If ever there’s a time to really get to grips with understanding your supply chain, this is it. Brexit, a weak pound and concerns about labour shortages have created a climate of uncertainty in the construction industry. But one thing is certain – costs are rising.Intelligence gathered by Procurement for Housing (PfH) shows there has been inflation throughout the supply chain with average materials price increase proposals of 6-9% – compared with 2-5% in the previous quarter.This is backed up by evidence from the Federation of Master Builders, which recently reported that building firms expect to see their costs rise by up to 15% this year.Indeed, latest data from Markit and the Chartered Institute of Procurement & Supply (CIPS) shows construction costs are at an eight-and-half-year high and the weak sterling exchange rate against the US dollar and euro has led to higher materials prices.Price increases should not be accepted at face value and should be challenged by working more intelligently and collaboratively with supply chain partnersPfH works with 850 social landlords across the UK, many of which have major development and stock refurbishment programmes. The sector has plenty to worry about – from ongoing welfare reform to cuts in social rent – but what’s clear from the conversations I have with landlords is that the rising cost of materials is a growing concern.Whether you’re a housing association or a private developer, there are steps that can be taken. Price increases should not be accepted at face value and should be challenged by working more intelligently andcollaboratively with supply chain partners.Never underestimate the influence of buying power. Aggregating your spend to secure better deals, for example by working collaboratively through frameworks, can be part of a highly effective strategy.Regularly review and benchmark prices against those of other suppliers and challenge suppliers to justify future increases – for example, proof further down the supply chain from manufacturers providing evidence of higher costs for raw materials.This isn’t about squeezing suppliers in the hope of forcing them to absorb genuine price rises. They aren’t manufacturers and will be as affected by volatility in the market place as you are.It’s about protecting yourself from having to bear the brunt of the ‘Brexit effect’ by paying extra as a result of perceived risks that may not actually materialise.Those armed with a deeper knowledge of the markets they are purchasing from will be in a far stronger bargaining position. Where are items manufactured, what exchange rate risks does that present, could they be replaced with UK manufacturers rather than imported in order to eliminate that uncertainty?It’s about protecting yourself from having to bear the brunt of the ‘Brexit effect’ by paying extra as a result of perceived risks that may not actually materialiseThe same goes for understanding what’s happening in markets for the raw materials found in everything from white goods to heating systems to doors and windows. The copper market is particularly volatile (prices have gone up by 20% in the last year), so could plastic piping be a more cost effective alternative?A robust approach to procurement will involve regular dialogue with the supply chain – particularly high value suppliers – to build long-term relationships and trust so that you’re able to work through issues.For example, if a supplier proposes a 10% price rise and your market research indicates their costs have risen by 10%, it’s clear they are passing on the whole cost. It places you in a stronger position to argue that the additional cost should be shared.This depth of category expertise may need to be bought in, but it’s part and parcel of ensuring businesses have a clear and comprehensive view of the supply chain and it ultimately helps to manage and control future costs at a time of great uncertainty.Mike Williams is relationship manager (asset management) at Procurement for Housing (PfH)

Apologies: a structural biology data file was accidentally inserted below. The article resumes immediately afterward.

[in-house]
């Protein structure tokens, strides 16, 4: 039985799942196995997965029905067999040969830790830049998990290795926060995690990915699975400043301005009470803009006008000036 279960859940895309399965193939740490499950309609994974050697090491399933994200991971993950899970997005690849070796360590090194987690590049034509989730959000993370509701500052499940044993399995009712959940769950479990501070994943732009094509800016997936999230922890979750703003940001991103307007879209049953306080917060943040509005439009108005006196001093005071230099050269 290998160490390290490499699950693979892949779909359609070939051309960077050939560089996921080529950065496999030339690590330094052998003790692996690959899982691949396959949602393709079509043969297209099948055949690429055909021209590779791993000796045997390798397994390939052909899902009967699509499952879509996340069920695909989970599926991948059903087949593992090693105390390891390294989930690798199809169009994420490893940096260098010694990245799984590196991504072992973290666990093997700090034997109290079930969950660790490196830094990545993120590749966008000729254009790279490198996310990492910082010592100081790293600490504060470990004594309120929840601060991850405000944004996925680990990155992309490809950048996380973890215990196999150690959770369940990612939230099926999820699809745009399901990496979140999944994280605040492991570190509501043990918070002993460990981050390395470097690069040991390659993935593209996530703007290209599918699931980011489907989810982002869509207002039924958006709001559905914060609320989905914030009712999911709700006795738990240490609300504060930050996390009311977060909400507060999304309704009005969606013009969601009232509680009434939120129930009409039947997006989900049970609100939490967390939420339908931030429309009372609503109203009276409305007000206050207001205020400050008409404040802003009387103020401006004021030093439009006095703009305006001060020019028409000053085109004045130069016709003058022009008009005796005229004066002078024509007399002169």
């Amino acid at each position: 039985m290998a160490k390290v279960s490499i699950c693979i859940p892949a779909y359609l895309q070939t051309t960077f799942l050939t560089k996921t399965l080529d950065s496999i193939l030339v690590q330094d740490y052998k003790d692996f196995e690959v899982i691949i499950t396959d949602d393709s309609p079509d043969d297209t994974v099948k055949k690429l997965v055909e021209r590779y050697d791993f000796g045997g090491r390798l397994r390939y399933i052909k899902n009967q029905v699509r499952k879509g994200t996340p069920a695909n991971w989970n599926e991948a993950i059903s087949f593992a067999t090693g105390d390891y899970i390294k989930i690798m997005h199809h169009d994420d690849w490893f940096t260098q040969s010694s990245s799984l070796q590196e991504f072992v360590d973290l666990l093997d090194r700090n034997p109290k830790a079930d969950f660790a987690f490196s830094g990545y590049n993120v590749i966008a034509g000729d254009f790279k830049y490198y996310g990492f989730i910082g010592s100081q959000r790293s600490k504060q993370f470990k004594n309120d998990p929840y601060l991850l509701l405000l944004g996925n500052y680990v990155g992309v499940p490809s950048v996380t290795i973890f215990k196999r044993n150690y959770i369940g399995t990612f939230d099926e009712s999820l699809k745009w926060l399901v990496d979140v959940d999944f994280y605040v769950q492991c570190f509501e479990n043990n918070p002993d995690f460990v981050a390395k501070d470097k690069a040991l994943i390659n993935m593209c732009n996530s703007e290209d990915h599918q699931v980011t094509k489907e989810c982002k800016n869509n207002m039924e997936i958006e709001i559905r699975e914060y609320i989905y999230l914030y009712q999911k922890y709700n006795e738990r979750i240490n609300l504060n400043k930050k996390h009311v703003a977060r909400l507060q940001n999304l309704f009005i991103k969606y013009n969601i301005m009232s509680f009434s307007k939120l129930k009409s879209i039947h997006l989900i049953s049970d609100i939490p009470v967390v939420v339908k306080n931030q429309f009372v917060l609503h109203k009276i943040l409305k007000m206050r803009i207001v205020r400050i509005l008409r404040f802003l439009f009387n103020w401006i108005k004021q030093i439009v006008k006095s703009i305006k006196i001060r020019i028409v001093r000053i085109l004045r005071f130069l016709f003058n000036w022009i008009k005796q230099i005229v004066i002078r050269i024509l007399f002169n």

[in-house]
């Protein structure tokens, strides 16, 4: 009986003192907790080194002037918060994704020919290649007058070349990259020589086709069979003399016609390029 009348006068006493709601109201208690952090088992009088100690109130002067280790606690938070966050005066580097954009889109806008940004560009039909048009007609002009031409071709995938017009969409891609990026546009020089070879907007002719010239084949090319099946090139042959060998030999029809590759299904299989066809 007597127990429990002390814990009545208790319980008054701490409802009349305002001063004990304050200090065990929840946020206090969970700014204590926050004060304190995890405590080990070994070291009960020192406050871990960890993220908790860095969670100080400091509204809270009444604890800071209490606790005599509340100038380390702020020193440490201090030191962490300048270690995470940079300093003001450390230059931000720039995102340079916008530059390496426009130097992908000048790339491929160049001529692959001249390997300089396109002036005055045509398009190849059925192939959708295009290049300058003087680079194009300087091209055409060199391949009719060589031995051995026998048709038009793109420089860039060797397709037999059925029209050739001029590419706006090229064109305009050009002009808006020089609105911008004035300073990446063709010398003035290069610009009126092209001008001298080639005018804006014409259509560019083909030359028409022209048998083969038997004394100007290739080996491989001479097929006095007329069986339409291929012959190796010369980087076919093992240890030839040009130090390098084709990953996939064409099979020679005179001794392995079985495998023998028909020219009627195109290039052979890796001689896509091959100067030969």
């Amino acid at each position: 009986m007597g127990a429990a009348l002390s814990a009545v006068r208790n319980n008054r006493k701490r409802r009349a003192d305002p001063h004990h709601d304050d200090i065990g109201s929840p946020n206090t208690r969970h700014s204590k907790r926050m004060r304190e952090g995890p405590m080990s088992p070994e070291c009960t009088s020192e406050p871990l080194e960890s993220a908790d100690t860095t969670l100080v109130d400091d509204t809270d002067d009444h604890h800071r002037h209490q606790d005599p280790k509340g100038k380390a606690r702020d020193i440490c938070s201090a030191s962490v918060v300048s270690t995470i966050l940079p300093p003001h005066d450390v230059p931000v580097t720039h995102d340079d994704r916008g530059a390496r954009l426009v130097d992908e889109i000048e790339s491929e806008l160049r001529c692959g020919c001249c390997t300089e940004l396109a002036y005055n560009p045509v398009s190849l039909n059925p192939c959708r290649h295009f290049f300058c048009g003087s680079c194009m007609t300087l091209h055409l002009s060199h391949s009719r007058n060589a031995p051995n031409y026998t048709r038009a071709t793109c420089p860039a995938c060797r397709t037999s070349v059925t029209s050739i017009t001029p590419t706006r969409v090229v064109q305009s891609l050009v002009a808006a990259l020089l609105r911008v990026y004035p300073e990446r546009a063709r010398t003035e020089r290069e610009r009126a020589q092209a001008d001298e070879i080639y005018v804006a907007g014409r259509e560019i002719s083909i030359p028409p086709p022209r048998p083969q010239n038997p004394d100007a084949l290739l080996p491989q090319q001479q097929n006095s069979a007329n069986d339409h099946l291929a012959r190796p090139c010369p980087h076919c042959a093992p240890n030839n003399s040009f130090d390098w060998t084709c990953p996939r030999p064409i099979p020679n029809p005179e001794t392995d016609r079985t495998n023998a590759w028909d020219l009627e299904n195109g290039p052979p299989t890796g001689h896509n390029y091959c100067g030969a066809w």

Complementing Soreidom’s existing service from La Pallice, France and Antwerp to the French Antilles and other Caribbean destinations, the new service will call at the ports of Georgetown in Guyana, Paramaribo, Suriname, St. Laurent du Maroni, French Guyana, Point Lisas and other Caribbean destinations. The UK agent is WMS Shipping and in Antwerp it is Kennedy Hunter.The service will be operated by the multipurpose ship Martha which is equipped with two 60-tonne cranes and is strengthened for heavy cargoes and equipped for dangerous materials, containers, breakbulk, bulk and ro-ro cargoes, says an official notice from SoreidomSoreidom also offers services from the Caribbean to various ports on the US East Coast.
An arch created by artist Erwin Wiegerling had been floating on the lake for seven years. The picturesque feature had been used as a location for marriage ceremonies. The archway had come to the end of its useful life and its overall condition had deteriorated. Wiegerling built a replacement archway out of more durable materials, in cooperation with the Culture and Education Centre of the Upper Bavaria Kloster Seeon district and the Chiemgau Counselling Workshop. Up to the end of the year, the archway will house an art exhibition and after that it will once again be used as a location for holding marriage ceremonies. The Liebherr LTM 1095-5.1 was used to gently lower the new arch onto the lake. www.liebherr.com